Monday, 15 August 2011

Will and Power

Some would say watching people reveal their cynicism makes it possible to identify what it is they lack in life and I suspect it would be easy to assume that someone in my position would be cynical about their reduced circumstances and the paralysis it can sometimes bring about in everyday life. Today, for example, my children had their feet measured to establish if they need new school shoes.  In the past, if their feet had grown I would have simply bought them new shoes immediately, but current circumstances demand I defer the decision to spend money until I have checked the month’s outgoings. I cannot, however, say I am at all unhappy about this situation having always believed Mr Micawber’s recipe for happiness, “Annual income twenty pounds, annual expenditure nineteen and six, result happiness. Annual income twenty pounds, annual expenditure twenty pounds and sixpence, result misery,” is a very valuable lesson for my children to learn.

Nevertheless I have little doubt those who choose observe me would definitely see immense frustration rather than cynicism as a result of the lack of progress I am making in all I am attempt to achieve.
In the last ten days I have,

  • Sent my “All I need is you” letter to Antonio Horta Osorio and, as yet, received no acknowledgement or reply.
  • Sent my blog “All I need is you” to the Financial Times and James Quinn editor of the Telegraph and, although in the case of Mr Quinn it has been acknowledged, again there has been no further communication.
  • Sent my blog link and a synopsis of my writing to a literary editor who specialises in Misery Memoirs only to receive a sympathetic but disappointing reply, “I fear I don’t see this making a book.”

Thankfully, I have also,
  • Been sent an article from the Times about people in similar circumstances to me in an effort to help me feel less alone in my endeavours.
  • Received an invitation to spend a weekend in a beautiful coastal hotel in celebration of a friend’s birthday, all expenses paid.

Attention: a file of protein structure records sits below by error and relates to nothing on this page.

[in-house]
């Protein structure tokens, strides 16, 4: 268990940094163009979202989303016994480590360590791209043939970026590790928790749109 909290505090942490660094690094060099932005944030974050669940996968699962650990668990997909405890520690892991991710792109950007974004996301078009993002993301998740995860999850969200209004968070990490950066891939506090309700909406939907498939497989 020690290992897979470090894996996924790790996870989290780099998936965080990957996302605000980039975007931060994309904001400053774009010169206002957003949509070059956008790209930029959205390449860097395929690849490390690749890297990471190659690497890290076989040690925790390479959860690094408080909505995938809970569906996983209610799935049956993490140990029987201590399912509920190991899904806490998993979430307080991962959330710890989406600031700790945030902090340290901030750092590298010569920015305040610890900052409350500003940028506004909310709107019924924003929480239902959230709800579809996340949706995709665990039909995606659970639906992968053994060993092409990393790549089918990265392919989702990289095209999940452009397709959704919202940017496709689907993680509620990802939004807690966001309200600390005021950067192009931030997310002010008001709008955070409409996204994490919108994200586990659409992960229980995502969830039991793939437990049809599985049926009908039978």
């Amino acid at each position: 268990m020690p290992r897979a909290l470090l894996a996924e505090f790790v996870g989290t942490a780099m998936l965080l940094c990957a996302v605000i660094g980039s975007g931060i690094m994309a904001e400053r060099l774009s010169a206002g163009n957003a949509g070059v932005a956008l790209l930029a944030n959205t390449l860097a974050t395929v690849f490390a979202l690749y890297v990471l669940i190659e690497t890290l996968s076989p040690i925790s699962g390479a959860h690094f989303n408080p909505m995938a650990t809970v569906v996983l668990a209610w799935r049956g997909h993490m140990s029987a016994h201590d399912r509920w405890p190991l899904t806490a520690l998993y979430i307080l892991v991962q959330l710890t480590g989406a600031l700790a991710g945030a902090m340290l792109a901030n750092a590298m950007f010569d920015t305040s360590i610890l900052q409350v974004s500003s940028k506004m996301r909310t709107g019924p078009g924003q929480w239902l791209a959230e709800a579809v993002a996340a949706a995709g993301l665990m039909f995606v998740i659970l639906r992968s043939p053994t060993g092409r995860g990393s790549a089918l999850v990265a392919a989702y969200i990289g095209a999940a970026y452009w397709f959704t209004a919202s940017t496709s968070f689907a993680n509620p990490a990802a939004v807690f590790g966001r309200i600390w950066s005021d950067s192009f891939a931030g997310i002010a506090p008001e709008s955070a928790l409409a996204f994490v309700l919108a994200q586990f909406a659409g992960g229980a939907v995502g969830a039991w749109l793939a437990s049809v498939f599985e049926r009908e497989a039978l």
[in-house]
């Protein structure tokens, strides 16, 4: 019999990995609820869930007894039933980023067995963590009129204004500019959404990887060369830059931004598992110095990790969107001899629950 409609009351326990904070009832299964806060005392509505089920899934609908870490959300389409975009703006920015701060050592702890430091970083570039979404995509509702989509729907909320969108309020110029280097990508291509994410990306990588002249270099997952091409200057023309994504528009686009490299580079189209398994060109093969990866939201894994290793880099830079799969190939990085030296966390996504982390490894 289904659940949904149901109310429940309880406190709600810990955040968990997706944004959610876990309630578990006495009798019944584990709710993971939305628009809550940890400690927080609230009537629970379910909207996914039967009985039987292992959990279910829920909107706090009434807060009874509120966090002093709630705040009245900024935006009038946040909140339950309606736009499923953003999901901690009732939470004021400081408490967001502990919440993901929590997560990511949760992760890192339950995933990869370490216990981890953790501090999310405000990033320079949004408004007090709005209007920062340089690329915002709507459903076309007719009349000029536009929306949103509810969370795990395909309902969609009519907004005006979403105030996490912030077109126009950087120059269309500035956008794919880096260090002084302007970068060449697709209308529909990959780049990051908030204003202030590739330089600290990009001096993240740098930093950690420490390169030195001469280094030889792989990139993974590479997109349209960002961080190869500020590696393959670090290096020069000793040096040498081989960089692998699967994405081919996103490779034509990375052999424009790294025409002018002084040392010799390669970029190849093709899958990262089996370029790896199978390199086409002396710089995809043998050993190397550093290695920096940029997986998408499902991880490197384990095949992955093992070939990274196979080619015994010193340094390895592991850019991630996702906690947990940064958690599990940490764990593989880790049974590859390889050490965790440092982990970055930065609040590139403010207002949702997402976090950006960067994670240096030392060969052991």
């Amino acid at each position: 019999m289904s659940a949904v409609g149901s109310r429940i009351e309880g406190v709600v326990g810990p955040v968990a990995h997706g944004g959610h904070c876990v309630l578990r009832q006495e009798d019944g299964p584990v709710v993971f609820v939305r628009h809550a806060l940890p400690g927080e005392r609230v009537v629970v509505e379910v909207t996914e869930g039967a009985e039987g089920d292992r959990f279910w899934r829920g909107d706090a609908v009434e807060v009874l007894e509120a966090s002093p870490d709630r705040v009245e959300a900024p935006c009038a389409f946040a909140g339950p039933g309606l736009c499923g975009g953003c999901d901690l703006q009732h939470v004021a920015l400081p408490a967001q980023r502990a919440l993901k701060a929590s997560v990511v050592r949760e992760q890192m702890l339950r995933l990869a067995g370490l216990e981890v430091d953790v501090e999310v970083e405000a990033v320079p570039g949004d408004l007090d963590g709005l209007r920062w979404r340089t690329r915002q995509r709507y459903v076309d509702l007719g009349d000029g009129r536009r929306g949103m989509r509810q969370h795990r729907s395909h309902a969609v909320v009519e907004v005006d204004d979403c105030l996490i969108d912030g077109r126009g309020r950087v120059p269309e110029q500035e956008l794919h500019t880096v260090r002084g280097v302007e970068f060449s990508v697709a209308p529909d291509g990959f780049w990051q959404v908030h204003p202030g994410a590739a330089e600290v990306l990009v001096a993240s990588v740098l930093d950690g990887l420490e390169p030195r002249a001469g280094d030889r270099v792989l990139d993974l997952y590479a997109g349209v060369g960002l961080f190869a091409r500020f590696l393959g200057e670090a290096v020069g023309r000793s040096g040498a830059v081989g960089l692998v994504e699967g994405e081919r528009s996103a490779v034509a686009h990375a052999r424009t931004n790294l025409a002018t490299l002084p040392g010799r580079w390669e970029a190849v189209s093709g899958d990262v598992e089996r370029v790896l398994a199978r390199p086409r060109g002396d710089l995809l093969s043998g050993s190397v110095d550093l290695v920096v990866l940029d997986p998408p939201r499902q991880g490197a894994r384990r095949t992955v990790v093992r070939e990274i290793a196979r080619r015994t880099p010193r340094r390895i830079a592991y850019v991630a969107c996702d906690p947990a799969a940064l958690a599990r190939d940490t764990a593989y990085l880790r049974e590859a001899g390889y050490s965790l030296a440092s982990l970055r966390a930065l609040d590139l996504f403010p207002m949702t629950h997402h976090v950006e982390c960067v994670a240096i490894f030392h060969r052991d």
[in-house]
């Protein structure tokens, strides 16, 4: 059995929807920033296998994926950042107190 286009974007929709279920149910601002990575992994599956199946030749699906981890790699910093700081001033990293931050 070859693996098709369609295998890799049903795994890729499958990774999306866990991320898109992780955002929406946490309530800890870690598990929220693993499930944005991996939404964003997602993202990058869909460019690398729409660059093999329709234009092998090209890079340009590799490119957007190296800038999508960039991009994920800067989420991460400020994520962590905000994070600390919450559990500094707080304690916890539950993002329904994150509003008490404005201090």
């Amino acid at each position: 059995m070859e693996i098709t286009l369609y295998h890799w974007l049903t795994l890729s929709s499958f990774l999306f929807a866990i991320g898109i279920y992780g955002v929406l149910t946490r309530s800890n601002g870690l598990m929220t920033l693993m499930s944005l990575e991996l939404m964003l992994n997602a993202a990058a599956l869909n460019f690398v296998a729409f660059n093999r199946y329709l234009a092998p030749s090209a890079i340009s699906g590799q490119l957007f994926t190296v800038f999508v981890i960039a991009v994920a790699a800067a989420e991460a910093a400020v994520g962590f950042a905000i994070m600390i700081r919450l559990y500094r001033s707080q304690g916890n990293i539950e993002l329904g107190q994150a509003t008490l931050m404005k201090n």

• Had a phone call from my eldest daughter praising “Beaches and Blessings” as a wonderful piece of writing and , in her opinion, my best so far.
  • Received an email from a lady who worked on my case for the CAB in which she praised my writing and said I am an inspiration to others.
  • Had my blog sent to the CAB's Social Policies coordinator along with my original case worker.

In an addition to these much valued signs of support I have also been repeatedly told by my good friend Christine during my frequent crisis' of confidence,
  • Lloyds Banking Group will eventually be exposed for fabricating correspondence about fictitious payment arrangements and be forced to address my situation rather than continue to persecute me.
  • Their is a slim chance the Financial Ombudsman may well rule in my favour and not HBOS’s (as I fear) with regard to my mortgage shortfall complaint and for this reason I should be patient
She also insists,
  • My writing is not drivel.

I am only too aware it is the fate of many people to fail in their endeavours, not because they lack strength, but purely because they lack will. Bolstered and strengthened by the support and generosity of others I am left with renewed vigour to persist with the making of fresh plans to take the place of those that have so far failed. Thankfully for me, HBOS and Lloyds Banking Group will never be at liberty to repossess either my will or the camaraderie of others.

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